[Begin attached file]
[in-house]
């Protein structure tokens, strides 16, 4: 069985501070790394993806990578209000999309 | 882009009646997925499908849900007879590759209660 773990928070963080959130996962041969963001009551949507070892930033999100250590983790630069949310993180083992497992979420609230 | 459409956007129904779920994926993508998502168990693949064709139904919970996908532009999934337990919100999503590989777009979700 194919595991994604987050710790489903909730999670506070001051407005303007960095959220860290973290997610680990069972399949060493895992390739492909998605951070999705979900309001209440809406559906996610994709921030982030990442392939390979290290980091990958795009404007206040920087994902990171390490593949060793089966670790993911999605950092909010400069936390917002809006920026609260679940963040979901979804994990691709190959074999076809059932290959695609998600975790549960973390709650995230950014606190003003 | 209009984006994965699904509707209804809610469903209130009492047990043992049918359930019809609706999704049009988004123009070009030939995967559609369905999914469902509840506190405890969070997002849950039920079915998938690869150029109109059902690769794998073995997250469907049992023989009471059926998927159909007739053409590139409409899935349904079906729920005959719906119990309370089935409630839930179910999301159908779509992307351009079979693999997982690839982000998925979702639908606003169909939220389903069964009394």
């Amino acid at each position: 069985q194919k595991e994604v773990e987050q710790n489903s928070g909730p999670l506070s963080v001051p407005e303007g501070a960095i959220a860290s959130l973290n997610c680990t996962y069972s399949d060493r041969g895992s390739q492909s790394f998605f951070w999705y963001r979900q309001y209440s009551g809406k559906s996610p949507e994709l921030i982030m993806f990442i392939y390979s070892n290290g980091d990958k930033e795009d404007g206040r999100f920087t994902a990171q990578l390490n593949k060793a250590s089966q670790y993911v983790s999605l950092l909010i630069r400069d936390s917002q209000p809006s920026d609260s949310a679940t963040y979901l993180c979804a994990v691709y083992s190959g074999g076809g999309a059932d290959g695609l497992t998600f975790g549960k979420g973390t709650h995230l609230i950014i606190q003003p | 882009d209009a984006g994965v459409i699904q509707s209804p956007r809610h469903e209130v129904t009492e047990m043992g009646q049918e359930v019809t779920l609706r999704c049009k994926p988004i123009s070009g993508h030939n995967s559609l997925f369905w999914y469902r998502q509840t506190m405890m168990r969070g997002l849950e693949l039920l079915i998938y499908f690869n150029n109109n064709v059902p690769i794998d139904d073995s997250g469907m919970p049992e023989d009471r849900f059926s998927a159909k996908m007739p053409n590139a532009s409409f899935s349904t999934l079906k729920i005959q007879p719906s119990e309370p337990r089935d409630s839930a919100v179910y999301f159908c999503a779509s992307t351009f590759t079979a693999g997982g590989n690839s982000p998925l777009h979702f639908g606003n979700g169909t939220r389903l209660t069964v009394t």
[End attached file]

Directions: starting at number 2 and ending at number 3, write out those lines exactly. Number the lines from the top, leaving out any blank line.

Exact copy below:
């Protein structure tokens, strides 16, 4: 069985501070790394993806990578209000999309 | 882009009646997925499908849900007879590759209660 773990928070963080959130996962041969963001009551949507070892930033999100250590983790630069949310993180083992497992979420609230 | 459409956007129904779920994926993508998502168990693949064709139904919970996908532009999934337990919100999503590989777009979700 194919595991994604987050710790489903909730999670506070001051407005303007960095959220860290973290997610680990069972399949060493895992390739492909998605951070999705979900309001209440809406559906996610994709921030982030990442392939390979290290980091990958795009404007206040920087994902990171390490593949060793089966670790993911999605950092909010400069936390917002809006920026609260679940963040979901979804994990691709190959074999076809059932290959695609998600975790549960973390709650995230950014606190003003 | 209009984006994965699904509707209804809610469903209130009492047990043992049918359930019809609706999704049009988004123009070009030939995967559609369905999914469902509840506190405890969070997002849950039920079915998938690869150029109109059902690769794998073995997250469907049992023989009471059926998927159909007739053409590139409409899935349904079906729920005959719906119990309370089935409630839930179910999301159908779509992307351009079979693999997982690839982000998925979702639908606003169909939220389903069964009394």
């Amino acid at each position: 069985q194919k595991e994604v773990e987050q710790n489903s928070g909730p999670l506070s963080v001051p407005e303007g501070a960095i959220a860290s959130l973290n997610c680990t996962y069972s399949d060493r041969g895992s390739q492909s790394f998605f951070w999705y963001r979900q309001y209440s009551g809406k559906s996610p949507e994709l921030i982030m993806f990442i392939y390979s070892n290290g980091d990958k930033e795009d404007g206040r999100f920087t994902a990171q990578l390490n593949k060793a250590s089966q670790y993911v983790s999605l950092l909010i630069r400069d936390s917002q209000p809006s920026d609260s949310a679940t963040y979901l993180c979804a994990v691709y083992s190959g074999g076809g999309a059932d290959g695609l497992t998600f975790g549960k979420g973390t709650h995230l609230i950014i606190q003003p | 882009d209009a984006g994965v459409i699904q509707s209804p956007r809610h469903e209130v129904t009492e047990m043992g009646q049918e359930v019809t779920l609706r999704c049009k994926p988004i123009s070009g993508h030939n995967s559609l997925f369905w999914y469902r998502q509840t506190m405890m168990r969070g997002l849950e693949l039920l079915i998938y499908f690869n150029n109109n064709v059902p690769i794998d139904d073995s997250g469907m919970p049992e023989d009471r849900f059926s998927a159909k996908m007739p053409n590139a532009s409409f899935s349904t999934l079906k729920i005959q007879p719906s119990e309370p337990r089935d409630s839930a919100v179910y999301f159908c999503a779509s992307t351009f590759t079979a693999g997982g590989n690839s982000p998925l777009h979702f639908g606003n979700g169909t939220r389903l209660t069964v009394t």